Summertime beachgoers are all too familiar with the painful sting of a jellyfish. But how do the stinging cells of jellyfish, corals, and sea anemones actually work? New research from the Stowers Institute for Medical Research has unveiled a precise operational model for the stinging organelle—or nematocyst—of the starlet sea anemone, Nematostella vectensis. The study, headed by Ahmet Karabulut, a predoctoral researcher in the lab of Matt Gibson, PhD, involved the use of cutting-edge microscopic imaging techniques, along with the development of a biophysical model to enable a comprehensive understanding of a mechanism that has remained elusive for over a century.

The researchers suggest that insights from the work could help lead to new clinical developments, including the design of microscopic therapeutic delivery devices. “Understanding this complex stinging mechanism can have potential future applications for humans,” said Gibson. “This could lead to the development of new therapeutic or targeted delivery methods of medicines as well as the design of microscopic devices.” Gibson and colleagues reported on their study in Nature Communications, in a paper titled, “The architecture and operating mechanism of a cnidarian stinging organelle.”

The stinging organelles of jellyfish, sea anemones, and related cnidarian organisms are “remarkable cellular weapons,” which are used for both predation and defense, the authors wrote. Nematocysts consist of a pressurized capsule containing a coiled harpoon-like thread that delivers a cocktail of neurotoxins. “When triggered, the capsule discharges, ejecting its thread as a harpoon that penetrates targets, and rapidly elongates by turning inside out in a process called eversion,” the researchers explained. “At the cellular level, nematocyst discharge is among the fastest mechanical processes in nature, known to be completed within three milliseconds in Hydra nematocyst.” In fact, the initial phase of pressure-driven capsule explosion and subsequent thread ejection occurs in as fast as 700 nanoseconds.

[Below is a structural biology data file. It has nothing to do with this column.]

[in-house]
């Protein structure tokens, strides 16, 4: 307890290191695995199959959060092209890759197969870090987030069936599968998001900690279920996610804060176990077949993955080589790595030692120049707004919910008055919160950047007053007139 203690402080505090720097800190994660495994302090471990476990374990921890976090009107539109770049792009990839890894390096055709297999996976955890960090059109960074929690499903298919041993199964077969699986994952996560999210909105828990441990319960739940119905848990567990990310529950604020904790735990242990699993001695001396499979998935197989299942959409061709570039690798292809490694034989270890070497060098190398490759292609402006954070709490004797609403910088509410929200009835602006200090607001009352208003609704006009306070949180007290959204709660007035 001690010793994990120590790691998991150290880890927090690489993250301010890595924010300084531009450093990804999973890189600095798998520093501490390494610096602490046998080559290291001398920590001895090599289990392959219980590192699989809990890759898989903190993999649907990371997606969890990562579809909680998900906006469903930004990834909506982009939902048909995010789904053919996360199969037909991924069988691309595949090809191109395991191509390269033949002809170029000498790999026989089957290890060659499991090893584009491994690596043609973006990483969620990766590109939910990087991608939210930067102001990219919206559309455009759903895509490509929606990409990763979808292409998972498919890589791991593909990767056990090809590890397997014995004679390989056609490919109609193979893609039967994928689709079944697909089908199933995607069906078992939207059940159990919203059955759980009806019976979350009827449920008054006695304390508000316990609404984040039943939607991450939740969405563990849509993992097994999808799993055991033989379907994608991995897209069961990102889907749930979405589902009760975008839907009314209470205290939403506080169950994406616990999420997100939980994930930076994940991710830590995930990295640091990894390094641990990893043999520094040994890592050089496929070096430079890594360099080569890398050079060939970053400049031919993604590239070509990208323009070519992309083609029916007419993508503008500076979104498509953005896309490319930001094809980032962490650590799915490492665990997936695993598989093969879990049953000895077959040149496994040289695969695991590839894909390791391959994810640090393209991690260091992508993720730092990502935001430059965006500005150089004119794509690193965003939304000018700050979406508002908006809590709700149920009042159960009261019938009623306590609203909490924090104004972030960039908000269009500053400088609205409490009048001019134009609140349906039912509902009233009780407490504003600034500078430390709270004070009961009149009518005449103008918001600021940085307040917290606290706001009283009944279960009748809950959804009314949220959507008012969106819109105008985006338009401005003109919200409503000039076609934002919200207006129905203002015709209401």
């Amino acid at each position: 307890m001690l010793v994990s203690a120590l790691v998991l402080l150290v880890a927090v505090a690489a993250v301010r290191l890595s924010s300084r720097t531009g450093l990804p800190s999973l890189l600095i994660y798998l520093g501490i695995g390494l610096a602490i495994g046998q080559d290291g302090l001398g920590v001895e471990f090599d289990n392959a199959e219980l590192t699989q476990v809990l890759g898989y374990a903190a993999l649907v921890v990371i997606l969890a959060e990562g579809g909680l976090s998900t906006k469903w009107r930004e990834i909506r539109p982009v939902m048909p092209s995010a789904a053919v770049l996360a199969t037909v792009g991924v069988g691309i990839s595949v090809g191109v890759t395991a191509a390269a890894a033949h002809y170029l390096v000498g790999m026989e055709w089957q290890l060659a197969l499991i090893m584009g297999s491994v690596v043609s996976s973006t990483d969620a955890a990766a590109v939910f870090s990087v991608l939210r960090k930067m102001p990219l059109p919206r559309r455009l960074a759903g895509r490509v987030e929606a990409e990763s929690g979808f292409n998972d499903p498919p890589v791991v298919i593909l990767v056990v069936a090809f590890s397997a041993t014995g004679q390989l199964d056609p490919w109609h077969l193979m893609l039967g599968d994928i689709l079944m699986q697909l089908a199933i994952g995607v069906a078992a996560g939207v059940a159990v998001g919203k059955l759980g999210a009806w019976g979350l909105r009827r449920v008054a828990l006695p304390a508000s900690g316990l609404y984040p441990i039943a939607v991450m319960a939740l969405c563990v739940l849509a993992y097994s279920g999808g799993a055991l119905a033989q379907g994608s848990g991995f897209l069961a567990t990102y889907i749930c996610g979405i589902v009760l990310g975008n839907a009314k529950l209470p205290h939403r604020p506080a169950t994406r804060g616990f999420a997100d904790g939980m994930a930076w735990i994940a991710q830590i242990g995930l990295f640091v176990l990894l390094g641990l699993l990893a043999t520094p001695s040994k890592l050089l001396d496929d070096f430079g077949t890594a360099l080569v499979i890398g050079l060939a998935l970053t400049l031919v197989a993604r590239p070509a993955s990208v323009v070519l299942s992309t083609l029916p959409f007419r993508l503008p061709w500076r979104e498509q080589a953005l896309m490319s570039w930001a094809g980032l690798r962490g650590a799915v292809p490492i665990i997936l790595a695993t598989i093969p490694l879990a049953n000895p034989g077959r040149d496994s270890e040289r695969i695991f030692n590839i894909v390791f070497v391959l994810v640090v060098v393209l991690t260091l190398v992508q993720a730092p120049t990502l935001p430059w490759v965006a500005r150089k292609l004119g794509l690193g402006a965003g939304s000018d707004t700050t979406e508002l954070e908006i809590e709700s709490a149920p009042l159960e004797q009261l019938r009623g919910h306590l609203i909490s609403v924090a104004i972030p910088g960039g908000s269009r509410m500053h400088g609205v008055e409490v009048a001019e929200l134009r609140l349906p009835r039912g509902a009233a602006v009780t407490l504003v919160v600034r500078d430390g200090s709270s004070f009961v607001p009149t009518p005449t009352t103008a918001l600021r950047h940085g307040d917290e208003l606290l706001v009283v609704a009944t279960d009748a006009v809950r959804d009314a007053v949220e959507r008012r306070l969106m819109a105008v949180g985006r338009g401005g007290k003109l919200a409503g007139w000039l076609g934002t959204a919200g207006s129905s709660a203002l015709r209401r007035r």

Previous studies suggest that the high speed of nematocyst discharge is driven by the accumulation of osmotic pressure inside the capsule, and the elastically stretched capsule wall releasing energy by a powerful spring-like mechanism during discharge. “Upon triggering, but prior to discharge, the capsule approximately doubles in volume due to the rapid influx of water,” the authors said. “This causes the matrix to swell osmotically and stretches the capsule wall. This energy is subsequently utilized to eject the thread with high velocity, which impacts and penetrates target tissue.”